The Supreme Court rendered the 106-Tai-Shang-173 Civil Decision of January 11, 2017 (hereinafter, the “Decision”), holding that for a news report relating to a crime under investigation and public interest, if the name of the party concerned is redacted with no evidence that shows any deliberate disclosure of the full name of the party concerned, it shall not be deemed to violate the principle that investigation shall not be disclosed to the public.
According to the facts underlying this Decision, the Appellant asserted as follows. Members of the Criminal Investigation Corp. of the New Taipei City Police Department called a press conference for cracking down on a violent debt collection gang and issued press release materials titled “Husband in Jail but Wife Leading the Gang in Act of Violence” (hereinafter, the News Materials at Issue”). This violated the principle that investigation should not be disclosed to the public and divulged her full name and her relationship as the wife of the Defendant. As a result of media coverage, she was perceived to have committed the offense by the public and her reputation was tarnished. Therefore, she sought national compensation and requested that an apology notice be published in a newspaper.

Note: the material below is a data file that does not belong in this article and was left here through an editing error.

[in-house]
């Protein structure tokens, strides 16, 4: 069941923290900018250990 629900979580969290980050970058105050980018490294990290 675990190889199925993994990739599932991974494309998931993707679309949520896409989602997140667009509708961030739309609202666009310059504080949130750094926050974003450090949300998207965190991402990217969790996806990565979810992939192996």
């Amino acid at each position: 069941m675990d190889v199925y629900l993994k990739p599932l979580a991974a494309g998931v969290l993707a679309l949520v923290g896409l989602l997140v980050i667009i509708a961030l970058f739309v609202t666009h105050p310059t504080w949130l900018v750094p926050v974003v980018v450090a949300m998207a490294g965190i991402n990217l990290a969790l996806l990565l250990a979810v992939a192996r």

It was held in this Decision that since the crime under investigation, particularly a violent crime in society, has major impact on social order and the safety of the public and is vital to public interest, the public certainly has the right to know. The criminal case at issue seemed to have affected social order and the safety of the public and was related to public interest. In addition, the name of the Appellee was partially redacted in the News Materials at Issue, and there was no evidence that shows any police officer affiliated with the Appellant had deliberately disclosed the Appellee’s full name. Therefore, whether there was any legally violation should be further determined. In addition, after a police agency refers a case to the district prosecutors’ office, a decision as to whether to prosecute the suspects still requires certain investigation by the prosecutor. Therefore, that the prosecutor subsequently did not press charges in the criminal case at issue after the investigation could not be used to infer that the release of the News Materials at Issue by the Appellant’s officers tarnished the Appellee’s reputation out of negligence, and the original decision was reversed and remanded.